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Critiquing hegemony and fostering alternative ways of thinking about homelessness: The articulation of the homeless subject position in the Greek street paper shedia
Uppsala University, Disciplinary Domain of Humanities and Social Sciences, Faculty of Social Sciences, Department of Informatics and Media.
Uppsala University, Disciplinary Domain of Humanities and Social Sciences, Faculty of Social Sciences, Department of Informatics and Media.ORCID iD: 0000-0002-8996-4636
2019 (English)In: Communications. Media. Design., ISSN 2542-1395, Vol. 4, no 1, p. 5-31Article in journal (Refereed) Published
Abstract [en]

The article deploys discourse theory to study the construction of the homeless subject position in the Greek street paper shedia. After a brief outline of the relevant parts of Laclau and Mouffe's (1985) discourse theory, the article first reports on the theoretical work that outlines the elements that construct the homeless subject position, keeping in mind the existence of a hegemonic version of this homeless subject position, which is driven by stigma and othering. While mainstream media often replicate this problematic representation, street papers offer counter-hegemonic (and more respectful) articulations of the homeless subject position. Through the analysis of shedia’s coverage, three nodal points of the hegemonic discourse on the homeless were identified: the absence of the home as stigma, the lack of agency and the political identity of the denizen. The counter-hegemonic discourse, that can also be found in shedia, comprises three nodal points that are the inverse of those of the hegemonic discourse: the alternative home, the attribution of agency and the political identity of the citizen. Arguably, this case study is relevant because it shows the mirror-image-logics of hegemonic and counter-hegemonic representations, and the significance of using high theory to further our understanding of social practices.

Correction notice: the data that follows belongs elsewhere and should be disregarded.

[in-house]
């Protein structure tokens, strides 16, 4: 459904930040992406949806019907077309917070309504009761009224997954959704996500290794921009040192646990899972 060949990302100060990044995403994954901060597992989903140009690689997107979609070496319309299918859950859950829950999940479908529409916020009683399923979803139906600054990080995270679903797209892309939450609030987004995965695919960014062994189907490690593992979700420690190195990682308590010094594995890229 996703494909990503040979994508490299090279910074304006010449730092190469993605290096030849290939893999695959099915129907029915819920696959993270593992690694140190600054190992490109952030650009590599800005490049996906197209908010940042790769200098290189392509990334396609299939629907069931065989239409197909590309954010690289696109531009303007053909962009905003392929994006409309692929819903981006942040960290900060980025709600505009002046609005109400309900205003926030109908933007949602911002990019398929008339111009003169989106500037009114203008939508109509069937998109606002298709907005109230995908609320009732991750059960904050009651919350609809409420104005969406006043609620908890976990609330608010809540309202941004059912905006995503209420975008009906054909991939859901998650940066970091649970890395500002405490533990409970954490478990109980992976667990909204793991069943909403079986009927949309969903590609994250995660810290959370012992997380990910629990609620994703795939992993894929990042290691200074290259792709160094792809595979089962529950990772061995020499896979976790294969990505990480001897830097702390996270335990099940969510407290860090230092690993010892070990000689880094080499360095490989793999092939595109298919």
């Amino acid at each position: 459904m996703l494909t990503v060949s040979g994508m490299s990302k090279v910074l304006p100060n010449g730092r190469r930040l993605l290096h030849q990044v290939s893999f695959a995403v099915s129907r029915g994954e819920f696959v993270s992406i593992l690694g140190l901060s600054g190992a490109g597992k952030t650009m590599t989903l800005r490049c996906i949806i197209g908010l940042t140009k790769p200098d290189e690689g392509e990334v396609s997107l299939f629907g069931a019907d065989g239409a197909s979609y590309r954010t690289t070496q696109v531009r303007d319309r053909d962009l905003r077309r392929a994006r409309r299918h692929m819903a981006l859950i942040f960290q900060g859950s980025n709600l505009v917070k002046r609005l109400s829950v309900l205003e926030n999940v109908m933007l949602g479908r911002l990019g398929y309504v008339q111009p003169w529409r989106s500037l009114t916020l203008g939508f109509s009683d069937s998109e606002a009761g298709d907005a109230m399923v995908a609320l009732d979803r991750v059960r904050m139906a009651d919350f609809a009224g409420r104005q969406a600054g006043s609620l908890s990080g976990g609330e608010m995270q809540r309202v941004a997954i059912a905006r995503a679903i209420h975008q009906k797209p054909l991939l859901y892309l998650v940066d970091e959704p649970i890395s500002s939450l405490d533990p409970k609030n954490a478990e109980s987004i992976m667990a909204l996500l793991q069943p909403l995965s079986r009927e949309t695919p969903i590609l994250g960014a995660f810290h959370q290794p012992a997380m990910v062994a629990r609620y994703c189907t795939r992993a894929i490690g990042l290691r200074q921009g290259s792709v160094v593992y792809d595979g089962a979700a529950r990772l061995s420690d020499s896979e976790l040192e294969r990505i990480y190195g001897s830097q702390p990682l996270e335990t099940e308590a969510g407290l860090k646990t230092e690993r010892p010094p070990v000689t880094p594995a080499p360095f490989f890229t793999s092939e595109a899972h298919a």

Place, publisher, year, edition, pages
2019. Vol. 4, no 1, p. 5-31
National Category
Media and Communications
Identifiers
URN: urn:nbn:se:uu:diva-396014OAI: oai:DiVA.org:uu-396014DiVA, id: diva2:1366263
Available from: 2019-10-28 Created: 2019-10-28 Last updated: 2019-10-30Bibliographically approved

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CiteExportLink to record
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